Water levels have been rising and falling on Tuesday, but no state of emergency has been issued in Fort Good Hope, N.W.T., so far, after ice on the Mackenzie River began to move freely Monday evening without incident.
Residents in low-lying areas of town had been preparing for the kind of flooding seen this month in Jean Marie River and Fort Simpson.
Roger Plouffe, the director of emergency services in Fort Good Hope, said Tuesday that the community is still on flood watch and while no state of emergency has been called yet, it's still on the table. He says it wasn't called partially because the river was "behaving" as expected, and people in flood risk areas "basically evacuated" already.
Plouffe said Monday evening that most of the hamlet is on high ground, but there are about 14 homes at the lowest elevations. He says there's another dozen or so homes on the next level, which has never flooded in the past, "but we're ready for it."
"We don't need a state of emergency when [people] want to move," he said at the time.
He said some of those who left their homes relocated to the daycare centre, some to a work camp with about 11 rooms, and some to a bed and breakfast that had a couple of rooms open. Others are staying with family members.
"What's happening is that the ice is moving down [the river]," Plouffe said, adding the ice has been lifting and dropping for most of the day. He says water levels having been coming just below the community's posted sign which marks when an emergency alert would be called.
"Once in a while it creeps over then drops right back," Plouffe said.
Just up river from the community, the Mackenzie narrows from two kilometres wide to just over 100 metres, according to the Northwest Territories Tourism website, "as it rushes by the 40-metre limestone cliffs of the Ramparts."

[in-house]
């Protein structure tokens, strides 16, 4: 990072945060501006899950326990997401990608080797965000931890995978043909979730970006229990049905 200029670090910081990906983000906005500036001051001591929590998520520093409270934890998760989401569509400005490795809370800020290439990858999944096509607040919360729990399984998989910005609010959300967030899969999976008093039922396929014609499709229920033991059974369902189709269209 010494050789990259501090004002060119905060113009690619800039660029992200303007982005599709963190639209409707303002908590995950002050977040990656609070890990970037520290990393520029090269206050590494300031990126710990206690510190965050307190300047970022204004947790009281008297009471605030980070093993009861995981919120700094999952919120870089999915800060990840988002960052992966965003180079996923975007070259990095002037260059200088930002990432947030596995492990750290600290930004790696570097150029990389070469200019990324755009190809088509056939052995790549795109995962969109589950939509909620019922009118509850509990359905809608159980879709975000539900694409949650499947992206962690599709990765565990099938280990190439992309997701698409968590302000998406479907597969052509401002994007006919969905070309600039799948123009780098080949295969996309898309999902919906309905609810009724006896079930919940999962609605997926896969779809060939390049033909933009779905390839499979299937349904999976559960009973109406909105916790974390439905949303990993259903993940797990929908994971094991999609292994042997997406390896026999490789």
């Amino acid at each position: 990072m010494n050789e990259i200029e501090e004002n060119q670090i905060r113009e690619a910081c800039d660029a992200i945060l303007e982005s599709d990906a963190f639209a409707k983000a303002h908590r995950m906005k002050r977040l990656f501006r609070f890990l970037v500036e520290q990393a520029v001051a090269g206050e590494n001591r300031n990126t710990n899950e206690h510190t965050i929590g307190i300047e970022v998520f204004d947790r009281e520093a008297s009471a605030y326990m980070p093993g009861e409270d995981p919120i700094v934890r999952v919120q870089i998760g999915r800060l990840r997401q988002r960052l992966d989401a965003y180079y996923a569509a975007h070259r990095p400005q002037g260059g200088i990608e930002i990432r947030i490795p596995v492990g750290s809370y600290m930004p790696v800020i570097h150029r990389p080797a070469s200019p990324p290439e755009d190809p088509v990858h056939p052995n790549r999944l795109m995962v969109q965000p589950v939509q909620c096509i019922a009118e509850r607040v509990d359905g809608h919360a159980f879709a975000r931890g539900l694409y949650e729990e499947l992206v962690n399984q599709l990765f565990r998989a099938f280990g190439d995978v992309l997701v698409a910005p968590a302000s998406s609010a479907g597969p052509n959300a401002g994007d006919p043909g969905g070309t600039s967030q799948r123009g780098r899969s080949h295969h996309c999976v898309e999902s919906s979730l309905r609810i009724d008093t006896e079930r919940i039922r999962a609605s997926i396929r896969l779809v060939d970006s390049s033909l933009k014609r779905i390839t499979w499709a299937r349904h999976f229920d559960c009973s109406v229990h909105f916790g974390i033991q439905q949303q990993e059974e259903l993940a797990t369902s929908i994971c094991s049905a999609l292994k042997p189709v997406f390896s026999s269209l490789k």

Plouffe says that's where the "ice wall" is, which is partially acting like a dam, and where it typically builds up each year. If it breaks, he says there's a warning of about 15 minutes to half an hour before it reaches the community.
Plouffe says there are two people camped out watching the wall of ice. He added it could take as long as a week for it to break.
"The longer it takes … the better, because that means the water that will be dropping, as it keeps on moving the ice down[stream]," he said.
The Department of Environment and Natural Resources said in a news release that it has completed assessments in the community to prevent spills should there be flooding.
A release from the territory also says the Sahtu EMO in partnership with Fort Good Hope is arranging a flight survey of flood and ice jamming conditions in the region.
Plouffe says the community has also made preparations.
"We've done a lot of things. We're pumping out fuel tanks and we're still at the final stages for some people who want to move, and there are about three or four families who will hang on to the end," he said Monday.
"They already got a place to go to, so they can just get up and go."
He also said there are two power lines in the community and that the Power Corporation came in on Sunday to put in a breaker into the area "so that those that are high ground on the north side will still have power."
Meanwhile, Plouffe also says there was a recent update that water levels upstream in Tulita and Norman Wells are both down.
"They are clear of the problem," he said. "The risk of flooding has now passed."
He says he's keeping in touch with Aklavik as "whatever happens here will eventually affect" that community too.